Groups funded by farmers ‘need to step up’ for future of farming

Organisations making money on the back of farmers need to step up and do more for the future of Irish farming, according to Irish Farmers’ Association (IFA) deputy presidential candidate Brian Rushe.

Rushe, who is the current chairman of Kildare IFA, commented on the “increasing anger at farm level” – from beef farmers in particular – that “more needs to be done to protect the income of family farms”.

“I am acutely aware of the horrendous time our beef farmers are having at the minute. They feel isolated and exposed and their anger has come to the top in recent weeks,” the Co. Kildare farmer said.

Bord Bia ‘photo opportunity’

Contrasting this frustration, Rushe highlighted a “self-congratulatory photo opportunity” from Bord Bia.

“A group of chefs from Korea were brought to Ireland to see how Irish beef has been produced, and we were told that ‘they were all very impressed with the Irish grass-based system’,” Rushe noted.

“This was all part of a marketing campaign being run in Korea, Vietnam and the Philippines – three huge and potentially very lucrative markets.”

However, the chairman noted that such markets are “secured on the back of taxpayers and farmer levy money, farmers’ hard work and our image” – adding that this is what is used to sell and market the beef.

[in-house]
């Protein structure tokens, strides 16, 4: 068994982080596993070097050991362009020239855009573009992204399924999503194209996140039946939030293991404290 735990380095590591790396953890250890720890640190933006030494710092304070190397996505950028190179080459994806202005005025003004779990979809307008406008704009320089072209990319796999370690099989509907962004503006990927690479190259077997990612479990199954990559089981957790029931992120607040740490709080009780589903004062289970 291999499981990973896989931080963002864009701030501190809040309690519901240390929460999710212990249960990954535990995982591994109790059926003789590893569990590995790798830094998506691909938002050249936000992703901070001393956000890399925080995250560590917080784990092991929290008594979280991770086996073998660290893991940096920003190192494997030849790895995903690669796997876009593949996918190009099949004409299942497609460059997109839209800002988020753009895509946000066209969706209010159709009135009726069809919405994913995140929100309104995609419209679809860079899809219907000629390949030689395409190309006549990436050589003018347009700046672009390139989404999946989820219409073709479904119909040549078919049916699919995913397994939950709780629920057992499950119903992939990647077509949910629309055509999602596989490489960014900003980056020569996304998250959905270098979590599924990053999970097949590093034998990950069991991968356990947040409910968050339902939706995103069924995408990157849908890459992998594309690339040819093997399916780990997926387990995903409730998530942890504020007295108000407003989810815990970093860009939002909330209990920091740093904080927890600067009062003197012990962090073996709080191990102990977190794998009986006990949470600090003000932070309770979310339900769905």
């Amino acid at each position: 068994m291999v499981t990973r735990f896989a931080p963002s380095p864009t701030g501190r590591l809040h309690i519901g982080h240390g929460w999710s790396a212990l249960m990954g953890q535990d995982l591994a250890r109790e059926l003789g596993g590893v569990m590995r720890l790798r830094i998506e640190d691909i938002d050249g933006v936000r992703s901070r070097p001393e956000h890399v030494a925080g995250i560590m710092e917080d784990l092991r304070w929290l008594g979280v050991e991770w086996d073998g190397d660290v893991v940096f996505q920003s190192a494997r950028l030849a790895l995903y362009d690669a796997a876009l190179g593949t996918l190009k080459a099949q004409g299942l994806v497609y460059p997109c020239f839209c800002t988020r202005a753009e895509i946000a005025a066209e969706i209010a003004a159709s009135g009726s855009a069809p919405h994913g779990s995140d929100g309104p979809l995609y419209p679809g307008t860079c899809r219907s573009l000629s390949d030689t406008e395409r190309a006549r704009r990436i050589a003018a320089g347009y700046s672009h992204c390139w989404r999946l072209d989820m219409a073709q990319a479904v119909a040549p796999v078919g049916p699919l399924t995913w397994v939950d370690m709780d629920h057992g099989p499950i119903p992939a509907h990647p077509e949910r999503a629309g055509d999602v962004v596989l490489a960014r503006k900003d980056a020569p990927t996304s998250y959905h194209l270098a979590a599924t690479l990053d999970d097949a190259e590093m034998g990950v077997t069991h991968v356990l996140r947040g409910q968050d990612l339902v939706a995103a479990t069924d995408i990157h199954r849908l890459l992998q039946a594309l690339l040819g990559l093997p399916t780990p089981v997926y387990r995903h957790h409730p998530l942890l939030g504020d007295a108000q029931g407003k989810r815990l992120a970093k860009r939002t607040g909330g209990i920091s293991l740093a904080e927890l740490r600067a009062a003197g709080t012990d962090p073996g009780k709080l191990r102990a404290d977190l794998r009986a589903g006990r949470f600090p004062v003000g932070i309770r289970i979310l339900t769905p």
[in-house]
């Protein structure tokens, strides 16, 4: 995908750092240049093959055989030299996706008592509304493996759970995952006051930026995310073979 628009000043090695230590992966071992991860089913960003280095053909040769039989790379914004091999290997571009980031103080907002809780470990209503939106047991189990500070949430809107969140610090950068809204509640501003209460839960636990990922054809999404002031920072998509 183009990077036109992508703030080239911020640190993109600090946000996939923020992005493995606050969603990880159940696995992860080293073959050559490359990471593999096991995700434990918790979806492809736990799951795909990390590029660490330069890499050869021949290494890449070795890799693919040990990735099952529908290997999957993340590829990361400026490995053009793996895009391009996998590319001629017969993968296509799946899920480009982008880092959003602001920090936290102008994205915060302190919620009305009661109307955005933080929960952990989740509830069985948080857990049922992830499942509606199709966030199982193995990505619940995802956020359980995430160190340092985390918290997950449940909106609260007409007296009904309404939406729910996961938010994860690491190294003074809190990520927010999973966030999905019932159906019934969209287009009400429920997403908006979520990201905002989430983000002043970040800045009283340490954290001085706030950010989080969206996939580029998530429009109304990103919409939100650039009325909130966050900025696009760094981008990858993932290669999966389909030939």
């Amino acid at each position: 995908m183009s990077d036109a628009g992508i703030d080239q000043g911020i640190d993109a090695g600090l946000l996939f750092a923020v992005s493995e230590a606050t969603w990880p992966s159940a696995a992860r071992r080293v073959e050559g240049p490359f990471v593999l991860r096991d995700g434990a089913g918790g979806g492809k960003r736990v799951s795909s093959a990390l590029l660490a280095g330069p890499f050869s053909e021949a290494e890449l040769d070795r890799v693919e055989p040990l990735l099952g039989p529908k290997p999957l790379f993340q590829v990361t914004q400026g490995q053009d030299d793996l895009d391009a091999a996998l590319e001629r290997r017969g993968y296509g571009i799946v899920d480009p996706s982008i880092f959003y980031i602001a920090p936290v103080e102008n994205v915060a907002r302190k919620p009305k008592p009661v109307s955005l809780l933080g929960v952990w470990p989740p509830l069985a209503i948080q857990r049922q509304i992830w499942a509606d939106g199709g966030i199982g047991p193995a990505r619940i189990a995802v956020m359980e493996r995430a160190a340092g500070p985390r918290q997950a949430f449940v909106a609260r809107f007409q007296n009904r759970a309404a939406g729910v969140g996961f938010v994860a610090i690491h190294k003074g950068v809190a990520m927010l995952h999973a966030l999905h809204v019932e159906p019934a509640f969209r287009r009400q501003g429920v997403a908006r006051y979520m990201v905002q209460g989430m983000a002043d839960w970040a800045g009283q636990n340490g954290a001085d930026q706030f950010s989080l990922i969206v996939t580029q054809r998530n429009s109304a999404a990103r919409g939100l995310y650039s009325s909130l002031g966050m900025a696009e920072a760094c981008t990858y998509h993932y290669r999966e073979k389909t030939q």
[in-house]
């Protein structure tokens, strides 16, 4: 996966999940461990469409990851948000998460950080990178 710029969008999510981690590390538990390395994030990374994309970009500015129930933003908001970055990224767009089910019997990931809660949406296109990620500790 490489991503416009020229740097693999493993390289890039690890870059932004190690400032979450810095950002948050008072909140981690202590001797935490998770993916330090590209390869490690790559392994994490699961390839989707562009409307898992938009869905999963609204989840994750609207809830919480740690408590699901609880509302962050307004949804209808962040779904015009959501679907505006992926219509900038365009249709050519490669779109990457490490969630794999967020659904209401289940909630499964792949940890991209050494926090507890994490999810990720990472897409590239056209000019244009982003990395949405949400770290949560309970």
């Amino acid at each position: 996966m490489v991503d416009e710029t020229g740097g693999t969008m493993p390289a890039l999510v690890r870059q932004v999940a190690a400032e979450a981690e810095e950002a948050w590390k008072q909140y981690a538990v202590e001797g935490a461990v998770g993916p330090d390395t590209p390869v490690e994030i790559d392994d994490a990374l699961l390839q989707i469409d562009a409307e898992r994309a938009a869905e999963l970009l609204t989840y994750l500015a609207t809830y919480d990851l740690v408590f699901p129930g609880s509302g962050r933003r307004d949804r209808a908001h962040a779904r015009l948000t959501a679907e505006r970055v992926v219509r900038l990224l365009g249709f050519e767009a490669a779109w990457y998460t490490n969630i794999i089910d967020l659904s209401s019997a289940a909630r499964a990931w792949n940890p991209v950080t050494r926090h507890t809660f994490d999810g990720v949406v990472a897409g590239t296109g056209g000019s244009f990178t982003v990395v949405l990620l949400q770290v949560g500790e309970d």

Farmers have an obligation to be completely transparent in everything we do, from the day an animal is born to the day it’s sent to the factory, the farmers’ contribution to the supply chain is 100% transparent; yet the processors who benefit most from these markets are secretive, hiding their profits and offering no such transparency.

“Without farmers there is no food and drink exports, no Origin Green, no trade missions and no supply chain jobs.

“Government and Bord Bia would do well to remember this the next time they step in for a photo opportunity,” Rushe said.

As part of his election manifesto, Rushe said he is fighting for a sustainable farm income for all farm families in Ireland.